After Jesus had spoken, a Pharisee invited him to dine at his home. He entered and reclined at table to eat. The Pharisee was amazed to see that he did not observe the prescribed washing before the meal. The Lord said to him, “Oh you Pharisees! Although you cleanse the outside of the cup and the dish, inside you are filled with plunder and evil. You fools! Did not the maker of the outside also make the inside? But as to what is within, give alms, and behold, everything will be clean for you.”
~ Luke 11: 37-41
The Lord chastised the Pharisees for their hypocrisy. Externally they appeared to be very observant of the Mosaic Laws, but their hearts were impure.
The homily preached at Mass this morning focused on this Gospel passage. Our pastor asked how often we wash our hands in a single day. Why do we wash our hands? We want them to be free of germs. We want to avoid getting a sickness.
Then he asked, “How about your inside? How do you clean your inside; that is, your heart, your attitude?” I thought he would bring up the Sacrament of Penance and urge us to confess our sins. No, he told us to perform works of Mercy. He challenged us to count how often we wash our hands today. He also challenged us to count our merciful actions. He even said that tomorrow he would allow us to share what we did.
I don’t really feel like counting the times I wash my hands. I probably don’t wash them enough. But I want to try being more cognizant of doing merciful acts as a means to to purify my heart. Father did not specify what merciful acts. He said that is something we need to decide for ourselves.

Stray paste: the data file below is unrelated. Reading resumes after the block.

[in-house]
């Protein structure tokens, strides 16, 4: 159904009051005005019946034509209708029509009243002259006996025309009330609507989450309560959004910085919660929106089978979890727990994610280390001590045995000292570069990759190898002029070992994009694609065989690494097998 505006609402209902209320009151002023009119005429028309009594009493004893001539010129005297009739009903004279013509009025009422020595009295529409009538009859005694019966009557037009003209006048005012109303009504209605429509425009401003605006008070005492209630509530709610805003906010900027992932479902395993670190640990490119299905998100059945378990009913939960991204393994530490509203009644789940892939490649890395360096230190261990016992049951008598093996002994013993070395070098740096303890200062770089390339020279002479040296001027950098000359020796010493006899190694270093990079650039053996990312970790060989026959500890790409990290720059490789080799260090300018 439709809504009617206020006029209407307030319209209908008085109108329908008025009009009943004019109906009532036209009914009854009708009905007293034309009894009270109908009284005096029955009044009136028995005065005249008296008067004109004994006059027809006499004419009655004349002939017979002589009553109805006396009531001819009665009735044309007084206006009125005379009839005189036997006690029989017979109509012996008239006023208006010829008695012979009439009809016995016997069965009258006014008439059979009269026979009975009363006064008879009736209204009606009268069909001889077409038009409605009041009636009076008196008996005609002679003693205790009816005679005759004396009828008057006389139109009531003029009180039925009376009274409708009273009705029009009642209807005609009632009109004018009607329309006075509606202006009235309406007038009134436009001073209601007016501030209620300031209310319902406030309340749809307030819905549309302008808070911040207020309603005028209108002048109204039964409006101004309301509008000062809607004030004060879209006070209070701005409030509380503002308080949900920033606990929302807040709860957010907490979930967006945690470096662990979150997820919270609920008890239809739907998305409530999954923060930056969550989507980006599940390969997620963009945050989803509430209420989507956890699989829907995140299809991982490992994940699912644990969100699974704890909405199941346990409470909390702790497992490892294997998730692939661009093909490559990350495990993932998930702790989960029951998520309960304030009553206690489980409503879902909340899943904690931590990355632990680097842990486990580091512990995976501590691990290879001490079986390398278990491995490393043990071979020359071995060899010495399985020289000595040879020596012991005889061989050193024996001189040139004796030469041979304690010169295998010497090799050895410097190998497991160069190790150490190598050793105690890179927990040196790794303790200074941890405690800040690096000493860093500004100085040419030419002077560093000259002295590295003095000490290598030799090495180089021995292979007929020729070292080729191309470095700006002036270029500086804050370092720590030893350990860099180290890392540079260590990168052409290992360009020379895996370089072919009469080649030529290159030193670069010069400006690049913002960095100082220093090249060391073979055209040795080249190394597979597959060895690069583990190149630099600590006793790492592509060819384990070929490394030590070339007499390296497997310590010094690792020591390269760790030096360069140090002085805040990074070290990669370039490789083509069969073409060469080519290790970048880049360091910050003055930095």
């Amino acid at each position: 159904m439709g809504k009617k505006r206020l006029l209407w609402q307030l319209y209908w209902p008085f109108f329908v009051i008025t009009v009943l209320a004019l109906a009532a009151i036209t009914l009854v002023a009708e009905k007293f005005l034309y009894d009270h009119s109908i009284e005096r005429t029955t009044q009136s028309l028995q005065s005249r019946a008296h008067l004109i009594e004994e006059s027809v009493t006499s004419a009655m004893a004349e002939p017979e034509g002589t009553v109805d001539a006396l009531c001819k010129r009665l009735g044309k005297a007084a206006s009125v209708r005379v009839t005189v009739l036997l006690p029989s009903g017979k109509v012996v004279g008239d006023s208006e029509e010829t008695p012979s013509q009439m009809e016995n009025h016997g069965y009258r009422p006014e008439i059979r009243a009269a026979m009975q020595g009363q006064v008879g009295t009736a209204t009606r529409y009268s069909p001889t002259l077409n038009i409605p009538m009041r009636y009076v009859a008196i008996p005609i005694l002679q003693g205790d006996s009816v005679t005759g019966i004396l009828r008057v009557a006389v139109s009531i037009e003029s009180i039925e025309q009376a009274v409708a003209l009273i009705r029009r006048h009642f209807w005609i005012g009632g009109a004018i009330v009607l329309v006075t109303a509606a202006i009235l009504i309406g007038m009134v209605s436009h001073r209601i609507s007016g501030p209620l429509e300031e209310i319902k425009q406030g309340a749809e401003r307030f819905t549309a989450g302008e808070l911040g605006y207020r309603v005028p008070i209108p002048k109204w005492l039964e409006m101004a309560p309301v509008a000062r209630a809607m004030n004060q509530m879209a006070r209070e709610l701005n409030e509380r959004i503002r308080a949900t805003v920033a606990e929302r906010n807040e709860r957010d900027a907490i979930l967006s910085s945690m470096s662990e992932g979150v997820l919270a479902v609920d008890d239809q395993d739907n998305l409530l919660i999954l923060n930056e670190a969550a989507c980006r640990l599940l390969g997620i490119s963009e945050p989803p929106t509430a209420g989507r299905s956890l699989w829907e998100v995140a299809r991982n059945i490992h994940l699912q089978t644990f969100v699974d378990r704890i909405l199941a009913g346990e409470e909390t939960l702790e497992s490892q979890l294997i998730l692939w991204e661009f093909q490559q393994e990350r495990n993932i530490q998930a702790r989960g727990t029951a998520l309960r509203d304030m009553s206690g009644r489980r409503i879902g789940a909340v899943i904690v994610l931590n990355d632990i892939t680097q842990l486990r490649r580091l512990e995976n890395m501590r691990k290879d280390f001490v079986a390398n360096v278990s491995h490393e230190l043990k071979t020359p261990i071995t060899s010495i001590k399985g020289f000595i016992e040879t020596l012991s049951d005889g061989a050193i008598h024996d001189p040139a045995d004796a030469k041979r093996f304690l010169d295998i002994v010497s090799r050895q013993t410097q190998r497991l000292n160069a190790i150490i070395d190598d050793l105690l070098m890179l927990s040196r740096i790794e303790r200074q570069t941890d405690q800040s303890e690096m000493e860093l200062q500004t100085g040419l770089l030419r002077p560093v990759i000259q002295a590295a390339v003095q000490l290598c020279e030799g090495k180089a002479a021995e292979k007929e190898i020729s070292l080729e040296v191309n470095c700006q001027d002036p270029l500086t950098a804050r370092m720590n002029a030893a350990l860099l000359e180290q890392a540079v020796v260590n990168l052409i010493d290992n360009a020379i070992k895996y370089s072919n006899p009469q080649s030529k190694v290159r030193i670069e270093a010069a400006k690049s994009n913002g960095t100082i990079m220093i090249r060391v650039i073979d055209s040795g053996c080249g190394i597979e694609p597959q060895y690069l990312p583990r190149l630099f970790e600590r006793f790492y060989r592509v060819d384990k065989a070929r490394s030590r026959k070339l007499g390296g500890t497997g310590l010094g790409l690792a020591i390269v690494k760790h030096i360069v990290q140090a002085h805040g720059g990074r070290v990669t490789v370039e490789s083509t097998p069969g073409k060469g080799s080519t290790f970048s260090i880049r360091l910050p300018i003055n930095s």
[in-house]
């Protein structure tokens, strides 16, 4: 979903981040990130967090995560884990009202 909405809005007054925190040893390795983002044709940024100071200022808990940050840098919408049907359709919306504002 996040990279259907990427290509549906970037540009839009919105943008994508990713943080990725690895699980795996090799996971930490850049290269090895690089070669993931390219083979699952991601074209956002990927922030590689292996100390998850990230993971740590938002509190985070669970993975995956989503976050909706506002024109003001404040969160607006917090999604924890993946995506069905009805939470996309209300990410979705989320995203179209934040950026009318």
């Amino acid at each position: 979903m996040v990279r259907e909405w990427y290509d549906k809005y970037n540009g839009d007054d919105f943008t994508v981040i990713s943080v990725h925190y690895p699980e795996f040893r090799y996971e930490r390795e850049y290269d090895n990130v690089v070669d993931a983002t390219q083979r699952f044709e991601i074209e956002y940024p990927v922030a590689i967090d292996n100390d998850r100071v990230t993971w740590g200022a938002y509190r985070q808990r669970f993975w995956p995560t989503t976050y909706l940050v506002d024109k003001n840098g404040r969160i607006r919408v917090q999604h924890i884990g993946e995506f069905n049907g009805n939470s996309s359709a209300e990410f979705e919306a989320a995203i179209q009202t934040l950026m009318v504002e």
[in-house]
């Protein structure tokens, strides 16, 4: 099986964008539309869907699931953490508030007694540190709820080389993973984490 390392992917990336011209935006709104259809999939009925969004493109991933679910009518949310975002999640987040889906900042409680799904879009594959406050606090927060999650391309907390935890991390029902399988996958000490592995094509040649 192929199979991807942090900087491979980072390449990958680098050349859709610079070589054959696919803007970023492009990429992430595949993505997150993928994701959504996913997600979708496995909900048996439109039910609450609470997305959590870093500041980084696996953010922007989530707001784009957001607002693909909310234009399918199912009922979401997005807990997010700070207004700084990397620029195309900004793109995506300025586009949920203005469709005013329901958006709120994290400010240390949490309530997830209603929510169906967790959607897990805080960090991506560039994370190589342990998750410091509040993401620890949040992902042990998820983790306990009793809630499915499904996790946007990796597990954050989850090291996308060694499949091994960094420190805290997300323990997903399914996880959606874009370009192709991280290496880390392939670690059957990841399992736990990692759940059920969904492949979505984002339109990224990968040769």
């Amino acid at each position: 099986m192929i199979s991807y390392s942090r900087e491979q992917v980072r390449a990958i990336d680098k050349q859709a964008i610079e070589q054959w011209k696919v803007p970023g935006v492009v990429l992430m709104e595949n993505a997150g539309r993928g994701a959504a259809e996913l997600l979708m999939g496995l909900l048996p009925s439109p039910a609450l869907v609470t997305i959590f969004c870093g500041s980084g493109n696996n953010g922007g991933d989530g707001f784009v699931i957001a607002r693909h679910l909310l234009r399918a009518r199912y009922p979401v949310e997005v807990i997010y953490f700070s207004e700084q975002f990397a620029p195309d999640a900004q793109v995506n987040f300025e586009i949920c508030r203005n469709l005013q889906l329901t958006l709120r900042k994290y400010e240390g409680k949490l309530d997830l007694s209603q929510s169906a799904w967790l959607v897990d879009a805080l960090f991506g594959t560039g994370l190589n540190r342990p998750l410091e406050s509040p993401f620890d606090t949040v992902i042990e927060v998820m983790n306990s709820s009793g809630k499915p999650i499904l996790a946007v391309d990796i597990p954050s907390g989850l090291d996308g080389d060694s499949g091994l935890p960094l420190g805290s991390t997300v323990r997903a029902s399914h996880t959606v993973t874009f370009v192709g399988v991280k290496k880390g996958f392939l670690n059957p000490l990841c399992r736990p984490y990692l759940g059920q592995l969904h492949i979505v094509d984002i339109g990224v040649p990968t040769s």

When I think of merciful acts, the Spiritual andCorporal Works of Mercy come to mind. Here they are in list form.
The Chief Spiritual Works of Mercy
- Counsel the doubtful.
- Instruct the ignorant.
- Admonish the sinner.
- Comfort the sorrowful.
- Forgive injuries.
- Bear wrongs patiently.
- Pray for the living and the dead.
The Chief Corporal Works of Mercy
- Feed the hungry.
- Give drink to the thirsty.
- Clothe the naked.
- Visit the sick and imprisoned.
- Give shelter to stangers.
- Bury the dead.
According to the catechism everyone is obligated to perform works of mercy according to their own abilities and the needs of their neighbor. The little deeds we do daily that offer relief to those in need are true works of mercy when we do them in the name of Christ, our Lord.
I do not see myself giving an account to my pastor at Mass tomorrow. But, at the close of my day I examine my conscience. For the remainder of this week I will use the Works of Mercy as a standard to see how I measure up.